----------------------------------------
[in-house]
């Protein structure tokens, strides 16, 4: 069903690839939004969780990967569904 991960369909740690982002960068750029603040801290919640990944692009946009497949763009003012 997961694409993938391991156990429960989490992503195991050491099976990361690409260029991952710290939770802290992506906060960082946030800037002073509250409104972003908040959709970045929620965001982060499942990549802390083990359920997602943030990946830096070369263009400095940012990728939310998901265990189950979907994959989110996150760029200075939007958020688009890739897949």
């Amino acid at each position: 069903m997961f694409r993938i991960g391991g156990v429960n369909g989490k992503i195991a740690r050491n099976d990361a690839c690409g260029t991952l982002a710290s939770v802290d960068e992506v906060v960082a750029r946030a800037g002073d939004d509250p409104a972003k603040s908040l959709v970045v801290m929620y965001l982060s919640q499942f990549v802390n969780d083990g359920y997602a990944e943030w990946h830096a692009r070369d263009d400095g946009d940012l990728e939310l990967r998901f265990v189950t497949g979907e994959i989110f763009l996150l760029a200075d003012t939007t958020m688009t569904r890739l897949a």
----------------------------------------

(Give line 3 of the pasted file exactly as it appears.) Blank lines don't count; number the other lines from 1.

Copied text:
């Amino acid at each position: 069903m997961f694409r993938i991960g391991g156990v429960n369909g989490k992503i195991a740690r050491n099976d990361a690839c690409g260029t991952l982002a710290s939770v802290d960068e992506v906060v960082a750029r946030a800037g002073d939004d509250p409104a972003k603040s908040l959709v970045v801290m929620y965001l982060s919640q499942f990549v802390n969780d083990g359920y997602a990944e943030w990946h830096a692009r070369d263009d400095g946009d940012l990728e939310l990967r998901f265990v189950t497949g979907e994959i989110f763009l996150l760029a200075d003012t939007t958020m688009t569904r890739l897949a």